Illusions in J.D. Salinger´s Catcher in the Rye Essays

1188 Words 5 Pages
"Do not be mislead by what you see around you, or be influenced by what you see. You live a world which is a playground of illusion, full of false paths, false values and false ideals. But you are not part of that world" (Sai Baba). A world of illusion is an alluring, yet perilous place to enter. It can deceive the mind only to cause damage and distress. Holden Caulfield's life has led to. an atrophy through his struggle of conceiving illusions as reality. In J.D. Salinger's novel, "The Catcher in the Rye", Holden Caulfield battles the constant reminder of his brother, Allie's, death while he roams the streets of New York. Preceding his futile adventures, he is expelled from his fourth school, Pencey Prep. During his extent at …show more content…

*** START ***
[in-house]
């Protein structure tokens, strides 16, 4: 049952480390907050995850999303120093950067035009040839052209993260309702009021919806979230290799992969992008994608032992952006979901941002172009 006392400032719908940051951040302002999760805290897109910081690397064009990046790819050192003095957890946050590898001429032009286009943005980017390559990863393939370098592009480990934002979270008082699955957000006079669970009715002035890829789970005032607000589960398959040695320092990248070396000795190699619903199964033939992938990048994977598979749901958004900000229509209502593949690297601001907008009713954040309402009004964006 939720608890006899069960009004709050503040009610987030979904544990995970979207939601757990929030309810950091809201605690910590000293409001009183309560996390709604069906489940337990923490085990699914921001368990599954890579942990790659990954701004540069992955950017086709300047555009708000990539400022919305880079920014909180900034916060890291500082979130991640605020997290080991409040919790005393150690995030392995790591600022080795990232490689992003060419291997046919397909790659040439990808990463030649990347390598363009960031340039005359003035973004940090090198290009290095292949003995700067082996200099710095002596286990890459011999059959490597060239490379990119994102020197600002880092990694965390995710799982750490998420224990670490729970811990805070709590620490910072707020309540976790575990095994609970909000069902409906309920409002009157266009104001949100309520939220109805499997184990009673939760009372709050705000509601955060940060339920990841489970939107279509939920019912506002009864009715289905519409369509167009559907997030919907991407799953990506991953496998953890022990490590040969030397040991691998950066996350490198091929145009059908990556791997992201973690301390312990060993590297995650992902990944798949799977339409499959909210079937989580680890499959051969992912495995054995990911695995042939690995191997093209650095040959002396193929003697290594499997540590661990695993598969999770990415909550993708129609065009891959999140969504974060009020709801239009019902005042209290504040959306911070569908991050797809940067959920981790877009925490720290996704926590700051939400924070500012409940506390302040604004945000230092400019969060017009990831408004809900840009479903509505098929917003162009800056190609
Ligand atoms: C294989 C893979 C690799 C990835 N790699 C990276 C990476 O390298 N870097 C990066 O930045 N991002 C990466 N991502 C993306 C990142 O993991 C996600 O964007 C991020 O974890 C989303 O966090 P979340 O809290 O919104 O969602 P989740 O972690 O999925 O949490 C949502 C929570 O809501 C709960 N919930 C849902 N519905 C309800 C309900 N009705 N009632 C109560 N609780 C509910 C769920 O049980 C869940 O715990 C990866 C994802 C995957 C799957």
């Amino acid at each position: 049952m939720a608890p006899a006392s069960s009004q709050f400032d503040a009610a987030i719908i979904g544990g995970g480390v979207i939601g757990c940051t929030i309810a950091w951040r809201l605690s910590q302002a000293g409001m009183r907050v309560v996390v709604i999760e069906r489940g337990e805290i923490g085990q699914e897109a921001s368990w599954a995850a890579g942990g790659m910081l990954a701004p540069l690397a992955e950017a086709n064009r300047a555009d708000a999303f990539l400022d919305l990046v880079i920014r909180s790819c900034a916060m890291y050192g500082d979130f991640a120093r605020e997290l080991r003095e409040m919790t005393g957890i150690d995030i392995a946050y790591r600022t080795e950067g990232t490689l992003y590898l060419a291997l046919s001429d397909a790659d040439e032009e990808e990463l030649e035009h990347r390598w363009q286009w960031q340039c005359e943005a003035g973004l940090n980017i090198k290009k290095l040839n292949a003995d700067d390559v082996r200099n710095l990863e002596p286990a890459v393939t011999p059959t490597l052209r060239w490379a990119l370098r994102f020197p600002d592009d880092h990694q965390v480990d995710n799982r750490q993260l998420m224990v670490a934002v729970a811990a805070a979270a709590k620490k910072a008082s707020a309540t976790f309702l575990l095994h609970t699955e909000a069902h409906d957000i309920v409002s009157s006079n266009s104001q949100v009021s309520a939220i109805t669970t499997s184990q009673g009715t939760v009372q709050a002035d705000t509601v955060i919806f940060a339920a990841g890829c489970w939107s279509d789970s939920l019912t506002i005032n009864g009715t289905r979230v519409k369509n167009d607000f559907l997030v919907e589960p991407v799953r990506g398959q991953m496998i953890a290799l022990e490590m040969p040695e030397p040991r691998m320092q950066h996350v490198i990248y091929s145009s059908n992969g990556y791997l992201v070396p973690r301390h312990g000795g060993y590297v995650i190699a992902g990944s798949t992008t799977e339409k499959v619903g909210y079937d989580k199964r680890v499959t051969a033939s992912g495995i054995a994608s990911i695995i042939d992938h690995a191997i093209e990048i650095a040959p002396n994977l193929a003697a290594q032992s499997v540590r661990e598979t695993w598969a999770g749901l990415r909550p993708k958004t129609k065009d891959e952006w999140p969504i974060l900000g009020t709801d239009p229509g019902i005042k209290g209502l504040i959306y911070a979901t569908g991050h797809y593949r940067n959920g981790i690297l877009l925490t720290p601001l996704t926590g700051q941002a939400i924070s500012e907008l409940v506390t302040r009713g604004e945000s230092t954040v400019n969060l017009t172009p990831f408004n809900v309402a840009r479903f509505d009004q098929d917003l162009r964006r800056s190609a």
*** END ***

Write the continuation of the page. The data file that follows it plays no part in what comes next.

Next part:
"Do not be mislead by what you see around you, or be influenced by what you see. You live a world which is a playground of illusion, full of false paths, false values and false ideals. But you are not part of that world" (Sai Baba). A world of illusion is an alluring, yet perilous place to enter. It can deceive the mind only to cause damage and distress. Holden Caulfield's life has led to. an atrophy through his struggle of conceiving illusions as reality. In J.D. Salinger's novel, "The Catcher in the Rye", Holden Caulfield battles the constant reminder of his brother, Allie's, death while he roams the streets of New York. Preceding his futile adventures, he is expelled from his fourth school, Pencey Prep. During his extent at Pency, he introduces us to Allie when he writes a paper for Stradlater, his roommate, about Allie's baseball mit. Stradlater shows no interest in this emotional yearning for help, leaving Holden to believe that his problems are nonessential. Holden has a perpetual need for affection, but refuses to allow others into his world of problems and agony. In an attempt at reconciliation, he goes to see his younger sister, Pheobe, after multiple debates with himself. Pheobe had encouraged Holden to see the world in a new perspective of both triumph and defeat. The three days of unavailing wondering had indubitably opened Holden's eyes to a world of genuineness. Salinger uses symbolism to portray that people should see reality as it is, instead
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